DOZ Issue 43 May 2019 - Page 17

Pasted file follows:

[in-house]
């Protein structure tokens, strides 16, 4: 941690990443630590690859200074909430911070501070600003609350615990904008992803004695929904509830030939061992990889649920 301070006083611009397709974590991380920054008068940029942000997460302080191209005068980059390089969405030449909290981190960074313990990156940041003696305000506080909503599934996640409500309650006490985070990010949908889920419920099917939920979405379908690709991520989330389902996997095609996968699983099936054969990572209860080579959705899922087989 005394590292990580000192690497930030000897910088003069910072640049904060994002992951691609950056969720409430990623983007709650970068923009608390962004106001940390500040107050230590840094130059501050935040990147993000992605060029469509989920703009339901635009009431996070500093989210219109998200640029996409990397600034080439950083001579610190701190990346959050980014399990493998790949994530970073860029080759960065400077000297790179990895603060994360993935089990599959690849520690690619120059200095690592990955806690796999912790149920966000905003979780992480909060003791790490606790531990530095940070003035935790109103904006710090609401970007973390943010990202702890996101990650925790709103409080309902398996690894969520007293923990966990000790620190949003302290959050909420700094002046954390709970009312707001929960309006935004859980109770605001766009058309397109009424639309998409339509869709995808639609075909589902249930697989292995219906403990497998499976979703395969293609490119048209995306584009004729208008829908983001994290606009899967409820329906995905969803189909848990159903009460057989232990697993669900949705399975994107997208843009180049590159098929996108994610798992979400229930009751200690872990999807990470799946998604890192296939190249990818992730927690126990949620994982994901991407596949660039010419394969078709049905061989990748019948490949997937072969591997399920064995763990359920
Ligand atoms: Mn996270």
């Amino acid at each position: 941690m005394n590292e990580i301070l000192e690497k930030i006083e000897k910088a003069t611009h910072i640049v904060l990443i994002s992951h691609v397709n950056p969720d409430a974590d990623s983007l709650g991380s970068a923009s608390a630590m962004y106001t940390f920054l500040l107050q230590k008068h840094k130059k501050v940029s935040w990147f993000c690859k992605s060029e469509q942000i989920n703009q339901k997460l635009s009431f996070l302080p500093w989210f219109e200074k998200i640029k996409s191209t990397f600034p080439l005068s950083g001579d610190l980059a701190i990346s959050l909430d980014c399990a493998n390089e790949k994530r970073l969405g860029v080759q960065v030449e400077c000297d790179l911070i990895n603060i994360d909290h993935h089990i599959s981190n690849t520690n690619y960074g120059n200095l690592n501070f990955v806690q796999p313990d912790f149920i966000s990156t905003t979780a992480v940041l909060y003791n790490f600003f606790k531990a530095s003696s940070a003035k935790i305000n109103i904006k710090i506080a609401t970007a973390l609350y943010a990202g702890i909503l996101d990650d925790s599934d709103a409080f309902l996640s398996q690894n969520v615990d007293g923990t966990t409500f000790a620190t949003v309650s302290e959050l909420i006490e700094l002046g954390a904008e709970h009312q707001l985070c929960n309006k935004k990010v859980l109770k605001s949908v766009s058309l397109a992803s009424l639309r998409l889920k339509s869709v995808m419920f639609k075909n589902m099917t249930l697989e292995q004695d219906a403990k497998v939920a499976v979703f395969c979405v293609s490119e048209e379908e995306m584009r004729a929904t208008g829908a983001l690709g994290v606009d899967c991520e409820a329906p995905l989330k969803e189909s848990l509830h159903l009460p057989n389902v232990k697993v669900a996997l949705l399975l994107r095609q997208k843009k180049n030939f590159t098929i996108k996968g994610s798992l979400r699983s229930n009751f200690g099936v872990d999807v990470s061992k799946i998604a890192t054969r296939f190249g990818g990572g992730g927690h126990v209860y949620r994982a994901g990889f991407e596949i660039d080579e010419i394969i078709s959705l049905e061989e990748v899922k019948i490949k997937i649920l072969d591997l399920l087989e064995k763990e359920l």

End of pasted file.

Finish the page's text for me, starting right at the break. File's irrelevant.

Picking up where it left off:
clinic for treatment, which will be regular blood tests, and transfusions also. We met another family whose son, had sickle cell and they were already discussing transplant. At that time, we did not even know that there was transplant. So long story short, he had the transplant, it was a successful transplant, and that inspired us, and we had a consultation with the bone marrow team at the hospital, and that was where it all came from. At that time, Amanosi was going through transfusions and with transfusion comes iron overload, which she had to treat also, but we were moved to another hospital, and they changed the direct transfusion to apheresis, which helped reduce the iron overload, so she was able to manage her pain and other crisis. year after transplant. So today she is doing well. She did her yearly visits until last year when she went for her survivorship. It is a programme they have at the hospital for people who have done this transplant to come back and have a series of tests done and just to share how the person is doing. That’s great. So far, she’s been doing well, and there have been no regrets concerning her having that kind of procedure? Not at all, I mean with this kind of procedure, it’s a hard decision especially when you hear of people that have gone through it in the past and didn’t make it through. So, we are very blessed that we asked God to take control and He did, and in the caring hands of the doctors and the medical team, everything went well. When it came to her brother being a bone marrow donor, were you worried about how it would affect him? With our children, we always present whatever we have in front of us before them so that way they can be part of the discussion. When it was first brought to him, yes, he was apprehensive, and as parents, we were worried. But after consulting with the bone marrow team, of course, they will tell you the side effects of things that can happen and it’s up to you to accept or not. But my son was very willing to help the sister out, and there would be minimal effect to him as a donor so, it was a decision based on him, he was ready to give the sister new life which he did, and he is the hero in all of this. Awesome. As a mother what does this victory mean to you? It means God’s grace to me. Because when Amanosi had sickle cell, I remember the challenges that we as a family had to go through and you know especially for me as a mother I was in school I was working and I know what we went through to get to where we are today. So, to me in one word, it’s grace. I am happy that the child is no longer in pain because the pain of sickle cell is subjective, but as a mother, I could see the pain through her eyes and Amanosi went through those crises even though she was so determined to get well. We were all worried about her, but as a mother, I feel elated and grateful to God for what He did for my family. That was a very courageous thing for him to do. How old was he at the time? He was 11 years old. His stay in the hospital was about three to four hours for observation. He went home the same day, but of course, he was swollen and sore all over but other than that, the sight of the injection was the only painful experience he can remember till today. So how have you used this victory to help others who have the sickle cell anaemia? Because you were inspired by another family’s story. How are you using your own story to inspire other families? Okay. So, when Amanosi had the transplant, after the recovery she said to us as a child, I will like to give back, but I don’t have the money to give to the hospital or for research so how can I do something? And she came up with a 5k walk, and she has a yearly walk now. This year will be the third year. It is called, Amanosi’s 5k Walk / Run. And this is the last Saturday in July of every year, and you can find us on Facebook. And this is one way that she’s been able to continue with the awareness and raise funds for the hospital and the sickle cell department for research. How has Amanosi fared following the treatment? How long ago was this to begin with? She was 13 when she had the transplant in 2011 and Amanosi has recovered. She recovered rather quickly. One year after the transplant, she was able to do most of the things that they would tell you that you couldn’t do. And she was weaned off her medication except for one medication at one 17 DOZ Magazine | May 2019